The VA home loan offers veterans many benefits including 100% financing. This means that you don’t need a down payment. There isn’t a certain credit score that you need or other qualifying factors that make you eligible for the lack of down payment.
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If you do want to make a down payment, you can. It will help lower the amount of the funding fee that you will owe. We discuss this in detail below.
The VA Down Payment
You can get approved for a VA loan with no down payment. As long as you meet the following requirements, you are in good shape:
- 620 credit score
- Maximum 43% total debt ratio
- Stable income
- Stable employment
- Proof that you will live in the home as your primary residence
- Enough disposable income to support your family in the area that you live
Of course, you also need entitlement for the VA loan. You get entitlement when you serve at least 90 days during wartime or 181 days during peacetime. If you serve in the National Guard or Reserves, you must serve at least 6 years.
If you meet these requirements, you’ll be eligible and possibly qualify for a VA loan with no down payment. This means that you borrow 100% off the purchase price of the home.
The VA Funding Fee
If you don’t make a down payment, you’ll pay 2.15% of the loan amount if you were a member of the regular military and 2.4% of the loan amount if you were in the National Guard or Reserves.
Now, if you make a down payment, you may be able to decrease this fee.
- If you make a down payment between 5% and 10%, you reduce the funding fee to 1.5% of your loan amount
- If you make a down payment of 10% or more, you reduce the funding fee to 1.25% of your loan amount
The down payment can help you decrease your funding fee, which you typically pay upfront unless there is enough value in the home for you to wrap the fee into the loan.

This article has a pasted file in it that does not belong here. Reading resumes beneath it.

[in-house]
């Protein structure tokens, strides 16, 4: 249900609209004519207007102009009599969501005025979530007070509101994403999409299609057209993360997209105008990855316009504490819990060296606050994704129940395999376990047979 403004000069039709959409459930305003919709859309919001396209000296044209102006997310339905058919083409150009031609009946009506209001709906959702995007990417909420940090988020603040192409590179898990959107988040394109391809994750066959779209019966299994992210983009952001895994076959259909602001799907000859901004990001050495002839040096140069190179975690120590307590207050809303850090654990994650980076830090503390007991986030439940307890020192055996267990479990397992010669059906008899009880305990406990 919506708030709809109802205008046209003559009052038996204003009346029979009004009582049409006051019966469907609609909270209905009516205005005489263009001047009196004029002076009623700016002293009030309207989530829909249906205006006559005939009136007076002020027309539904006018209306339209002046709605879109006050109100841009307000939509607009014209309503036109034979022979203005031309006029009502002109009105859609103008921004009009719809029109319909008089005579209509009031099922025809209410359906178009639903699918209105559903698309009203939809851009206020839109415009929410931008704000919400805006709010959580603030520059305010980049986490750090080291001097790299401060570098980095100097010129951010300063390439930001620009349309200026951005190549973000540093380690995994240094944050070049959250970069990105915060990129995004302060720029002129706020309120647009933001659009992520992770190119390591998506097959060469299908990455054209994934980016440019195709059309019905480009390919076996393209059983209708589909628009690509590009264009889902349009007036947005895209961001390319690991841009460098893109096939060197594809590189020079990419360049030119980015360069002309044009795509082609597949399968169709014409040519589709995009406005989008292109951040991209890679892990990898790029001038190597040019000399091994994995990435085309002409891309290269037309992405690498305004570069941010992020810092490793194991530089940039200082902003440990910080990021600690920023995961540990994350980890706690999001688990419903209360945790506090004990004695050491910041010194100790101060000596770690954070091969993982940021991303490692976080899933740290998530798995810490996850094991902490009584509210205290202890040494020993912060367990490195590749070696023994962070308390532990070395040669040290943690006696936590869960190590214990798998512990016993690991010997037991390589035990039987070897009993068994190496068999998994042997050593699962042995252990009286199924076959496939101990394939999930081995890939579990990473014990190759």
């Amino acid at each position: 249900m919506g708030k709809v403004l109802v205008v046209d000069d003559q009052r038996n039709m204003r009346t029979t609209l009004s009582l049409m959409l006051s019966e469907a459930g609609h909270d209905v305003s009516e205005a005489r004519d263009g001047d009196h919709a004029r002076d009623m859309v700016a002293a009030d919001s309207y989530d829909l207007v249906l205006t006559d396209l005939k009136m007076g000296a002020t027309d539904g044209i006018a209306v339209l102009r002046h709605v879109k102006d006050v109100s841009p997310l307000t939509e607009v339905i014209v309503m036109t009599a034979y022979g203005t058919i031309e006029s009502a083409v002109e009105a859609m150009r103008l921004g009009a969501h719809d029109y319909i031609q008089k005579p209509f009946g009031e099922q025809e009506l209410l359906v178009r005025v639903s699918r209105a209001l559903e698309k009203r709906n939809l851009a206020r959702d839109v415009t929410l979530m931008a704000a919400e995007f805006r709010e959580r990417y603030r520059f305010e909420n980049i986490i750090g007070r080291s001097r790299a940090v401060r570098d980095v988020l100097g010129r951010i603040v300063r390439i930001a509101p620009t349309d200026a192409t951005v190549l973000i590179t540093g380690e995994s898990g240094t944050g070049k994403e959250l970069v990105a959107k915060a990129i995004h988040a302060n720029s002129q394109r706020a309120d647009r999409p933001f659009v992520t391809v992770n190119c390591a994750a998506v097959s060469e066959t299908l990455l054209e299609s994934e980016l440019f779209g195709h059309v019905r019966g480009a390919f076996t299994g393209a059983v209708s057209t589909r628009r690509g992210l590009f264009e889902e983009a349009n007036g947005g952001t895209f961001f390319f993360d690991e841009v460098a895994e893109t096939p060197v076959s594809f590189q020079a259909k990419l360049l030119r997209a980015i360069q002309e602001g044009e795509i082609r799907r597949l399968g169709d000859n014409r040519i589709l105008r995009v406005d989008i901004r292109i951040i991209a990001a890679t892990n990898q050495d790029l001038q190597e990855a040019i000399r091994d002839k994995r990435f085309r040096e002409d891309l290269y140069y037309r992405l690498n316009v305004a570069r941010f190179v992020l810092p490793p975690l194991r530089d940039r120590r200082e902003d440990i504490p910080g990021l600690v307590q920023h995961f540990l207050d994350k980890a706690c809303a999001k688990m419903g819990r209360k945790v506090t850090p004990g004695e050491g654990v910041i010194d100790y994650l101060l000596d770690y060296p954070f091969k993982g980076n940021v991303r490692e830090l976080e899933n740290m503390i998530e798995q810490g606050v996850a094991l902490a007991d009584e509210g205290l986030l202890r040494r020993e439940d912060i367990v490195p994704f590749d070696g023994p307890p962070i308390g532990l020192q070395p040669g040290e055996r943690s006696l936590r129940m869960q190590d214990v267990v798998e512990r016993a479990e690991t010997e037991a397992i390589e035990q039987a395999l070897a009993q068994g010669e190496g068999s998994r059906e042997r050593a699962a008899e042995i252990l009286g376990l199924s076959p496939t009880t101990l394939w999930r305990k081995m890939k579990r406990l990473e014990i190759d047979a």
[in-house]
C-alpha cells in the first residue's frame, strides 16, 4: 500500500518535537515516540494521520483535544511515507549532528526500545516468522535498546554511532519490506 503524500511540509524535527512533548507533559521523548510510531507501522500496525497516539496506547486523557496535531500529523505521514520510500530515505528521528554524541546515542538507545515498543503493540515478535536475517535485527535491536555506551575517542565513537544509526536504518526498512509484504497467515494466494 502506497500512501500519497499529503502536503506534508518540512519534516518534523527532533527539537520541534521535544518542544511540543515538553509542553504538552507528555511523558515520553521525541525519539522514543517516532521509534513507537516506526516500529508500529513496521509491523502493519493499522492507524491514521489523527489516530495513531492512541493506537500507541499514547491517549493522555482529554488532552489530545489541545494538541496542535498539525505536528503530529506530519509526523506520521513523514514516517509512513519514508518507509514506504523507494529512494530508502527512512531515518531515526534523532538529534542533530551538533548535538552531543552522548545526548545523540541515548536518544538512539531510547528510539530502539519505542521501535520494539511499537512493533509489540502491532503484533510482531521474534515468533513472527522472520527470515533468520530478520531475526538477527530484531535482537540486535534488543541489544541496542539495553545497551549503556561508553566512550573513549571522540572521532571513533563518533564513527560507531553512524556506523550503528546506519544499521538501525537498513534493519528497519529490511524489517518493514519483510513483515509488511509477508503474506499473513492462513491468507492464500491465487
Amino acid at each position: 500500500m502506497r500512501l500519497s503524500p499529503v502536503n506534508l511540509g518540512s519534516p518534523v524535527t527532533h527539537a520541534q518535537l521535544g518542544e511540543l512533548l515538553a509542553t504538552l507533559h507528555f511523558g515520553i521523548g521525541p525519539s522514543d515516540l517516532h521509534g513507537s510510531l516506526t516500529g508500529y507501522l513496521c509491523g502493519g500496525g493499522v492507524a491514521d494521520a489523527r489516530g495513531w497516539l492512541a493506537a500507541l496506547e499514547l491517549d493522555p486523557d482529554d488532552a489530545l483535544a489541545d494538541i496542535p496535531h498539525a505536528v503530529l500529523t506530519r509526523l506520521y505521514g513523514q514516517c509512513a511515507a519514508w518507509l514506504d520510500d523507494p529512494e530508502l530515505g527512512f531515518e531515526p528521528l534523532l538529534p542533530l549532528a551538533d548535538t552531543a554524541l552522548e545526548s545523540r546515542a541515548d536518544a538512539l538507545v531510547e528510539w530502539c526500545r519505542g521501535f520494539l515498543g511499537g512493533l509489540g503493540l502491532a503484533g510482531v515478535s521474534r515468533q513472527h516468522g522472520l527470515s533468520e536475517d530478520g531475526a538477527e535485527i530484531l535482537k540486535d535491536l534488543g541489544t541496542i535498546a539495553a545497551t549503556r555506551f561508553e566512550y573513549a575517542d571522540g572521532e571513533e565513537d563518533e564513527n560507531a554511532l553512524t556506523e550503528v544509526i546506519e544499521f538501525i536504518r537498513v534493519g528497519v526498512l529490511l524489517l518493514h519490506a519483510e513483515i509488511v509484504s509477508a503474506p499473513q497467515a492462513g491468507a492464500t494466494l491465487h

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How Making a Down Payment Helps
Let’s look at how you can make things a little better by making a down payment by using a $200,000 loan as an example.
If you don’t make a down payment, you’ll borrow $200,000 and pay a funding fee of $4,300. That $4,300 has no effect on your loan.
Now let’s say you make a $10,000 down payment. You would lower your funding fee to $3,000. That’s still a lot of money, but you have 5% equity in your home now. As you make payments, your equity will increase a little faster than if you started at 0% with no down payment.
If you made a $20,000 down payment, you’d pay a funding fee of $2,500. You’d also have 10% equity in the home. You’d have the lowest mortgage payments with this option and pay the least amount of interest.
While you might want to take advantage of the VA’s no down payment requirement, it may cost you more in the end. While you don’t have to pay mortgage insurance, you have to come up with the funding fee to pay at the closing. If you wrap it into your loan, you increase the amount of interest you pay over the life of the loan because you increase your loan amount.
It helps to look at the big picture when deciding which route to take. If you don’t have the money to put down, then obviously you should take the 0% down payment loan. You can gain equity in the home by making extra payments towards the loan’s principal if you can. This will have a slower effect than if you put money down on the home, but it can help. The larger amount of principal that you pay early in the loan cycle, the less interest you’ll pay over the life of the loan. It’s important to look at the big pictures so that you have an understanding of how much the loan will cost you in its lifetime.
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